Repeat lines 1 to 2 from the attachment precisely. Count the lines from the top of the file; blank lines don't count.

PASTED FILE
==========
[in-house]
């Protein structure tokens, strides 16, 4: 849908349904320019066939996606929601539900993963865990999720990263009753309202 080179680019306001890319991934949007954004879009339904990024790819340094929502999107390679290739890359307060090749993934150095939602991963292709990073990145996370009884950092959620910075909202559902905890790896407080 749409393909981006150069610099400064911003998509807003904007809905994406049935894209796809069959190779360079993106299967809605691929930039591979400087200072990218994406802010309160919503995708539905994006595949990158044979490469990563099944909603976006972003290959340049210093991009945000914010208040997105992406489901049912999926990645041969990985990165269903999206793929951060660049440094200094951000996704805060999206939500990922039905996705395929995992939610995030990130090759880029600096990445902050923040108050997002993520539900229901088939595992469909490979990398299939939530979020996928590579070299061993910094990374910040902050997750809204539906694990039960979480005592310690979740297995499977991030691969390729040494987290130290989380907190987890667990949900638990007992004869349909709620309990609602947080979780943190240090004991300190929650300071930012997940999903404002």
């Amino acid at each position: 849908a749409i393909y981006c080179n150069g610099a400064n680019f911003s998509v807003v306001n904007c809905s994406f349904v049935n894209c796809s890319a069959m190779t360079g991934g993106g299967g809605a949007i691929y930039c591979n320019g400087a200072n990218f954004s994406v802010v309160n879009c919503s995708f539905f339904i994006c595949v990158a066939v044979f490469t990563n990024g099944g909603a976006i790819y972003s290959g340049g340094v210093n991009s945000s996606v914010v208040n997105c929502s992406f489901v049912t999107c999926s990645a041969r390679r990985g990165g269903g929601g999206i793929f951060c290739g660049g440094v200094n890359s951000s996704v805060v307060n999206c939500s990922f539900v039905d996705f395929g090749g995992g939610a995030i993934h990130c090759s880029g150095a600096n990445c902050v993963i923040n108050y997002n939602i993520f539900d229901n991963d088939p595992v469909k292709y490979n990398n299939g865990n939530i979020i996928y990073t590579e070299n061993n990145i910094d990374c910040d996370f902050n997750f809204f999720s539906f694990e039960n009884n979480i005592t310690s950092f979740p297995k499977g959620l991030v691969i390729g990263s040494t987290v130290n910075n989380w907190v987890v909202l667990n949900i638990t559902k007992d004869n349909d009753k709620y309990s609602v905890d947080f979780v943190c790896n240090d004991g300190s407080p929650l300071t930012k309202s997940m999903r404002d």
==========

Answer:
[in-house]
């Protein structure tokens, strides 16, 4: 849908349904320019066939996606929601539900993963865990999720990263009753309202 080179680019306001890319991934949007954004879009339904990024790819340094929502999107390679290739890359307060090749993934150095939602991963292709990073990145996370009884950092959620910075909202559902905890790896407080 749409393909981006150069610099400064911003998509807003904007809905994406049935894209796809069959190779360079993106299967809605691929930039591979400087200072990218994406802010309160919503995708539905994006595949990158044979490469990563099944909603976006972003290959340049210093991009945000914010208040997105992406489901049912999926990645041969990985990165269903999206793929951060660049440094200094951000996704805060999206939500990922039905996705395929995992939610995030990130090759880029600096990445902050923040108050997002993520539900229901088939595992469909490979990398299939939530979020996928590579070299061993910094990374910040902050997750809204539906694990039960979480005592310690979740297995499977991030691969390729040494987290130290989380907190987890667990949900638990007992004869349909709620309990609602947080979780943190240090004991300190929650300071930012997940999903404002």